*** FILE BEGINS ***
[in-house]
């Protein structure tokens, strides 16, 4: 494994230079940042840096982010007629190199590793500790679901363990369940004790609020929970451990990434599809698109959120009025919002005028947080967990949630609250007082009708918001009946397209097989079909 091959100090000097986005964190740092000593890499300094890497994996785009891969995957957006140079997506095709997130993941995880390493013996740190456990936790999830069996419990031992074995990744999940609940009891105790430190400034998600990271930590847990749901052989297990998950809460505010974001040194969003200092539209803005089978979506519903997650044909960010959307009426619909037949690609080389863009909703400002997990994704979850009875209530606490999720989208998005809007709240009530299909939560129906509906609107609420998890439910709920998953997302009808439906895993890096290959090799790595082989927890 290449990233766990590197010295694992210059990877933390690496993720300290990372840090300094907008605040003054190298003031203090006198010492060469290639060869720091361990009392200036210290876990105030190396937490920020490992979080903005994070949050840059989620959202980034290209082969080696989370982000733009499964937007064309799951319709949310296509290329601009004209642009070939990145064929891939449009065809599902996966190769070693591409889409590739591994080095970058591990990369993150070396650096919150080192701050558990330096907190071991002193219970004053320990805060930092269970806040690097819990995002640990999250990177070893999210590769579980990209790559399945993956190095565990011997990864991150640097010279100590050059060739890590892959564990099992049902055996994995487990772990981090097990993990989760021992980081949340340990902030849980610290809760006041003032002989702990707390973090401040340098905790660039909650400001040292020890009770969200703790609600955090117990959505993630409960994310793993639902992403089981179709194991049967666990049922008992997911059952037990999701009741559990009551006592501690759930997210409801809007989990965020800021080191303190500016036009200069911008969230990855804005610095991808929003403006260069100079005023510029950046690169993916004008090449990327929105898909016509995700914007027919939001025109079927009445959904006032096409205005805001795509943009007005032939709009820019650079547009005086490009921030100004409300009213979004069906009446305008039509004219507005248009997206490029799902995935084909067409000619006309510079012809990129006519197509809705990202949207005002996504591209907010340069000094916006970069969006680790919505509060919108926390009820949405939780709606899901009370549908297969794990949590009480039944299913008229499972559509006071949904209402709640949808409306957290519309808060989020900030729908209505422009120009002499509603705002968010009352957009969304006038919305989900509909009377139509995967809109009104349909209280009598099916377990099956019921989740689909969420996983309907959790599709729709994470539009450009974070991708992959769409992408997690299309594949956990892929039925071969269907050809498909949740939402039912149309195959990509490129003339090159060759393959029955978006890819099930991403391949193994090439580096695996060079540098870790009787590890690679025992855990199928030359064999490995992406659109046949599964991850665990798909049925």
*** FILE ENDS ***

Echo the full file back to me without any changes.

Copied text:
[in-house]
């Protein structure tokens, strides 16, 4: 494994230079940042840096982010007629190199590793500790679901363990369940004790609020929970451990990434599809698109959120009025919002005028947080967990949630609250007082009708918001009946397209097989079909 091959100090000097986005964190740092000593890499300094890497994996785009891969995957957006140079997506095709997130993941995880390493013996740190456990936790999830069996419990031992074995990744999940609940009891105790430190400034998600990271930590847990749901052989297990998950809460505010974001040194969003200092539209803005089978979506519903997650044909960010959307009426619909037949690609080389863009909703400002997990994704979850009875209530606490999720989208998005809007709240009530299909939560129906509906609107609420998890439910709920998953997302009808439906895993890096290959090799790595082989927890 290449990233766990590197010295694992210059990877933390690496993720300290990372840090300094907008605040003054190298003031203090006198010492060469290639060869720091361990009392200036210290876990105030190396937490920020490992979080903005994070949050840059989620959202980034290209082969080696989370982000733009499964937007064309799951319709949310296509290329601009004209642009070939990145064929891939449009065809599902996966190769070693591409889409590739591994080095970058591990990369993150070396650096919150080192701050558990330096907190071991002193219970004053320990805060930092269970806040690097819990995002640990999250990177070893999210590769579980990209790559399945993956190095565990011997990864991150640097010279100590050059060739890590892959564990099992049902055996994995487990772990981090097990993990989760021992980081949340340990902030849980610290809760006041003032002989702990707390973090401040340098905790660039909650400001040292020890009770969200703790609600955090117990959505993630409960994310793993639902992403089981179709194991049967666990049922008992997911059952037990999701009741559990009551006592501690759930997210409801809007989990965020800021080191303190500016036009200069911008969230990855804005610095991808929003403006260069100079005023510029950046690169993916004008090449990327929105898909016509995700914007027919939001025109079927009445959904006032096409205005805001795509943009007005032939709009820019650079547009005086490009921030100004409300009213979004069906009446305008039509004219507005248009997206490029799902995935084909067409000619006309510079012809990129006519197509809705990202949207005002996504591209907010340069000094916006970069969006680790919505509060919108926390009820949405939780709606899901009370549908297969794990949590009480039944299913008229499972559509006071949904209402709640949808409306957290519309808060989020900030729908209505422009120009002499509603705002968010009352957009969304006038919305989900509909009377139509995967809109009104349909209280009598099916377990099956019921989740689909969420996983309907959790599709729709994470539009450009974070991708992959769409992408997690299309594949956990892929039925071969269907050809498909949740939402039912149309195959990509490129003339090159060759393959029955978006890819099930991403391949193994090439580096695996060079540098870790009787590890690679025992855990199928030359064999490995992406659109046949599964991850665990798909049925």